A friend of mine recently pointed me to this forum thread, and I’d like to add my thoughts, based on actual long-term experience in driving a 535i with the Steptronic transmission with paddle shifters for over a year.

The BMW’s paddle shifters don’t work like Ferrari or Formula 1 cars, where the right paddle up-shifts and the left paddle down-shifts. In the BMW, both paddles can both up and down-shift: when you pull back on either paddle, you up-shift and when you push forward on either paddle, you down-shift.

Therefore, when I received my 2008 535i and started using the paddles, I was rather confused and frustrated because the only experience I had with paddle-shifting was playing GranTurismo where paddle-shifting was modeled after Ferrari/Formula 1 – myself never having been fortunate enough to drive a Ferrari or Formula 1 car :(. This is what I, and probably a whole generation of game and racing enthusiasts became used to and comfortable with.

However, now that I’ve been using my paddles for a while, I’m convinced that BMW got it right. Technically there is no right or wrong on this issue since it is purely preferential, but I think they are “more right”. I think I was, and the majority of other video-gamers-who-drive-sporty-cars are “less right”. I believe BMW broke convention for a better solution relevant to their target audience.

F1 cars can do the right=downshift/left=upshift paradigm because they don’t often turn hard corners that requires a tremendous amount of turn in the steering wheel. Even hair-pin corners don’t require much hand deviation around the circle compared to mass-produced vehicles (of course there are tracks where this isn’t the case, but it doesn’t happen all that often). That’s because the steering mechanisms are far ‘tighter’ and don’t require as much movement.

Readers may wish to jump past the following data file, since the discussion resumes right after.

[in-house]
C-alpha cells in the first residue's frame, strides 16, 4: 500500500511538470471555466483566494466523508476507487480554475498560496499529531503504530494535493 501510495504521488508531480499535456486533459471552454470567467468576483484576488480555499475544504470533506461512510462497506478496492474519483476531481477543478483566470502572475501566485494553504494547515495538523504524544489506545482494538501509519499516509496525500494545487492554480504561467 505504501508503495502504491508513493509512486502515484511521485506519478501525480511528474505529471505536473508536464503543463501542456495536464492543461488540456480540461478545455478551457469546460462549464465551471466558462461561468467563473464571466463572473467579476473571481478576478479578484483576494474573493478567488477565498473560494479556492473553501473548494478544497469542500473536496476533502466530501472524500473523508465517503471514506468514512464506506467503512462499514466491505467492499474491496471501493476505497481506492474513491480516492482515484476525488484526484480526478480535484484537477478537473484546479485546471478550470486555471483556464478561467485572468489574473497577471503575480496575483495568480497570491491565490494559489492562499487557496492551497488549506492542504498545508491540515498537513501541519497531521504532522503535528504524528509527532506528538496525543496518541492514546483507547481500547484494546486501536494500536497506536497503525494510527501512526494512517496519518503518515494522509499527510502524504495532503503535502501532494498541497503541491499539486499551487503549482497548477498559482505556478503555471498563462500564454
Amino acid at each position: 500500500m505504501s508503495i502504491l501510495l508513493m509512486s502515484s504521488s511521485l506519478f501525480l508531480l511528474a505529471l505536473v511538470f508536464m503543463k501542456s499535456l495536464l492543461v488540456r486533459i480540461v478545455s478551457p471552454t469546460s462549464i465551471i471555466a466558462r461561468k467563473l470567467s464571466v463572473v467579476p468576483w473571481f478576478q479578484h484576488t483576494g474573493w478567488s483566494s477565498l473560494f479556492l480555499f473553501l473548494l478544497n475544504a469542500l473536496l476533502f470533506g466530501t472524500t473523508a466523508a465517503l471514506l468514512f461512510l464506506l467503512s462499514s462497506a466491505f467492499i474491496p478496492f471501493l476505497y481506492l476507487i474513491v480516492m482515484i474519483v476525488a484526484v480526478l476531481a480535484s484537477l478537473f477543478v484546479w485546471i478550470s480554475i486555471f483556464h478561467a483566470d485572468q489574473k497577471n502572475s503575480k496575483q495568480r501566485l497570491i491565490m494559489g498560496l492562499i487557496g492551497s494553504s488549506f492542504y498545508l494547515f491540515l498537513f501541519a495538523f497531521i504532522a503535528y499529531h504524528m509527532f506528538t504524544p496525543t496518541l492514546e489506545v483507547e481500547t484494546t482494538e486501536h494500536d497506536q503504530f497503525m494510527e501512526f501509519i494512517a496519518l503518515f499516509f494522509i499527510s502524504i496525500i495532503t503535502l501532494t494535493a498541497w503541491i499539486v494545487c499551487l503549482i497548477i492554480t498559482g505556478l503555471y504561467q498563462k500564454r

Contrast this with mass-produced vehicles, where even in precision vehicles like BMWs, the degree in hand movement around the circle is more significant – the steering wheels are much larger than the yoke-style steering wheels of an F1 car, and they are not as ‘tight’ – there is still significant traversal around a circle. Your hands have to move much further away from the ‘home’ position compared to a F1 car.

So, when you’re pushing this type of car with more give in the steering wheel around a turn, the left paddle will become the right paddle and vice-versa, depending on how sharp the corner is.

Think about that for a second: in tight corners at higher speeds, you actually have to move your hands from the home position and situate them around the steering wheel as it moves to corner properly. If it is a sharp enough corner, you don’t want to remember which paddle is the one you’re supposed to use. You should be focusing on cornering and exiting the turn efficiently.

With BMW’s paddle design, you can choose whichever paddle the situation deems as most efficient, not your preconception. This allows you to more easily focus on the road and cornering, rather than where your hands should be for optimal shifting.

So, like I was required to, I ask the many nay-sayers to actually try it for a while and try to ignore your preconceptions of what it should be based on video games or cars that we may never get to drive. Instead, just trust the BMW engineers, who, except for probably a very small number of readers of this post, know their craft (with a F1 heritage to boot!) far better than we do.